During the past two years, venture capital funds have been created for information technology and biotechnology sectors. Many items produced in the small-scale sector are becoming redundant because of the change in tastes, preferences, and also due to emergence of new technology. This means that the process of production has to be cost efficient and meet quality needs of the consumers. This improvement can come through the use of latest technology. As a result, all over the world, large companies have been withdrawing from direct manufacturing activities and concentrating more on marketing, technology creation, diffusion and networking with small business in manufacturing related activities. Focusing business social responsibility scholarship on large businesses is a significant policy statement in and of itself.

Several of the scholars studying the social responsibility of small businesses reinforce this belief contending that small businesses are too powerless and resource poor to be expected to contribute to the public good except in their economic capacity. Thus, in the new environment, the competitiveness of large firms greatly depends on the efficiency of small firms. It should be up-to-date but at the same time it must be able to meet the needs of both traditional and new product lines.

Business Social Responsibility and Business Social Performance

The term responsibility refers to an obligation or a duty. With that in mind, Business social responsibility (BSR) can be defined as the obligation businesses have to use their slack resources to contribute to societal betterment beyond providing products and services in an economic exchange. Thus, Wood defines CSP as “a business organization’s configuration of principles of social responsibility, processes of social responsiveness, and policies, programs, and observable outcomes as they relate to the firm’s societal relationships”. Since our focus is on the social performance of small businesses in small towns, we limit consideration of CSP to the support businesses provide for local community betterment. The “corporate” adjective for social responsibility and excludes some small businesses that are not corporations and in common usage, is interpreted to mean large businesses. Therefore, we prefer the terms business social responsibility (BSR) as they are more inclusive of all for-profit enterprises regardless of their legal status and do not carry the negative connotation sometimes associated with the corporate adjective. In this paper, we define BSP as the actions of businesses (policies and programs) intended to promote societal betterment. The specific way businesses choose to contribute to social betterment is discretionary and assumes that they first meet their economic and legal responsibilities.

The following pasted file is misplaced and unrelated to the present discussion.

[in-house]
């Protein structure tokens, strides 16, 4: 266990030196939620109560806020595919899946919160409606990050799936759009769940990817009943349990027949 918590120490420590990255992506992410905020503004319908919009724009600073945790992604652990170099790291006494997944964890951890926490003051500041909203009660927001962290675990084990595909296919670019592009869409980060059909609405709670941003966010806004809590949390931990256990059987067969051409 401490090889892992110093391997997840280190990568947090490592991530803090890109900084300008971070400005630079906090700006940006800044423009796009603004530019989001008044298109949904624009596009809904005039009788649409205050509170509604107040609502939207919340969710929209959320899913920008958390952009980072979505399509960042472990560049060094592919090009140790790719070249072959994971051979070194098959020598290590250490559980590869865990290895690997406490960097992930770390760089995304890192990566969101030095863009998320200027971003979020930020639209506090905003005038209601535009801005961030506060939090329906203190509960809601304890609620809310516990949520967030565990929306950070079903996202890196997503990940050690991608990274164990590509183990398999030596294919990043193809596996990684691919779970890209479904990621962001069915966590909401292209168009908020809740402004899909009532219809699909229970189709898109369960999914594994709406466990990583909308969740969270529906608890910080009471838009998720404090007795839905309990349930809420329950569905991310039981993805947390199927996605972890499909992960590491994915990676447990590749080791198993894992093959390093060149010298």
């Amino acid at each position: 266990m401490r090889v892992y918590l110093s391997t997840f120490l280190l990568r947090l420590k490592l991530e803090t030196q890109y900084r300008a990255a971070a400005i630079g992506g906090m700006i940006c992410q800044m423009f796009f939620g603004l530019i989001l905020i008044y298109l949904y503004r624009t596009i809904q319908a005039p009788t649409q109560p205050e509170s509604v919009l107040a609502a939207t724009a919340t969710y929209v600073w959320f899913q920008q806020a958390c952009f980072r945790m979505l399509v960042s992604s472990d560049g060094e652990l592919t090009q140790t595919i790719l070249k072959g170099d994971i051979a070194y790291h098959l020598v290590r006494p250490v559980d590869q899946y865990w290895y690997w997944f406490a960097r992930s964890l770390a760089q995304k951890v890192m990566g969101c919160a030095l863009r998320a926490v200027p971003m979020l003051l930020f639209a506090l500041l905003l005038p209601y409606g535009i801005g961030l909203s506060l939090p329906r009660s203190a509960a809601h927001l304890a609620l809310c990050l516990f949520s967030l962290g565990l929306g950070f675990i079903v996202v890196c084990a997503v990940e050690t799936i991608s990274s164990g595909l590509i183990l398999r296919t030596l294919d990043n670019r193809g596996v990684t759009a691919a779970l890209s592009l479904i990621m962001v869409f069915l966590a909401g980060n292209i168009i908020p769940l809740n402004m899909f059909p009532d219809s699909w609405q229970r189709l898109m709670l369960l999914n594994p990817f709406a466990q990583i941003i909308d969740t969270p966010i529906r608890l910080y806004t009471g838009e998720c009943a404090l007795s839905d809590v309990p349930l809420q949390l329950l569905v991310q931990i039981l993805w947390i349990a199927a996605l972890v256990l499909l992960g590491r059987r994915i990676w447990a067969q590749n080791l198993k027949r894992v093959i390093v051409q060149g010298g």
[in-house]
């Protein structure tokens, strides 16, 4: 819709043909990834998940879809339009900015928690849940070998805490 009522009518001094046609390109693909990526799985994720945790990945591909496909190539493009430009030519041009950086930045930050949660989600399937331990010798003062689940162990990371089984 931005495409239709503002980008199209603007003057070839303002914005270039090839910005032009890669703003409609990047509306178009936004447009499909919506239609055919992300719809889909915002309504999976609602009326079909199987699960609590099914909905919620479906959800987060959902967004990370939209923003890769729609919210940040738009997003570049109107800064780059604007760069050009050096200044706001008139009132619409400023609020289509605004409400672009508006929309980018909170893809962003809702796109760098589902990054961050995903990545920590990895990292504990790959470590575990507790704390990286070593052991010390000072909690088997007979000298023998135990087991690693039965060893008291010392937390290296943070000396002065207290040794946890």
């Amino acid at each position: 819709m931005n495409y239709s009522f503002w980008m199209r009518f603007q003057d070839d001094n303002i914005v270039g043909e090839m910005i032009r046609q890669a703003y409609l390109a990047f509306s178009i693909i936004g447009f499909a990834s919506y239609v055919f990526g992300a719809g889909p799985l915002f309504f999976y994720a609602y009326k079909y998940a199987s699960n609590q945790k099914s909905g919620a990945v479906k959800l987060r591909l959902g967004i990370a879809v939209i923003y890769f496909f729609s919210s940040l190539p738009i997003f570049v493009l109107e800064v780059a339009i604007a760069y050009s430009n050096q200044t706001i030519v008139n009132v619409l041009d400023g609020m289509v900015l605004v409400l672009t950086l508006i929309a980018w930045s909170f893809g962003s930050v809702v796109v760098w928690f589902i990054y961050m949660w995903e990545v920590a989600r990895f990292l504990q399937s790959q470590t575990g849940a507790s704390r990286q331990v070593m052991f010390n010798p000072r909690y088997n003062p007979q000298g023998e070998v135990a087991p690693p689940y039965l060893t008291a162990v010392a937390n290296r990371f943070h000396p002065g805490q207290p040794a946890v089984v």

The Social Responsibility and Social Performance of Small Businesses

Small businesses differ in fundamental ways from large businesses. The overwhelming majority of small businesses have fewer than 20 employees. This fact alone suggests that understanding the consequences of the social performance of large firms may not be very insightful for understanding the social performance of small firms.

Formalization: Small businesses are unlikely to have designated staff devoted to community relations or formal policies governing social performance. In large businesses, employees whose sole or primary responsibility is to handle the business community and affairs are usually professionally trained for those responsibilities, belong to associations with other officers, and interact regularly with representatives of charitable and community organizations who seek the company’s largesse.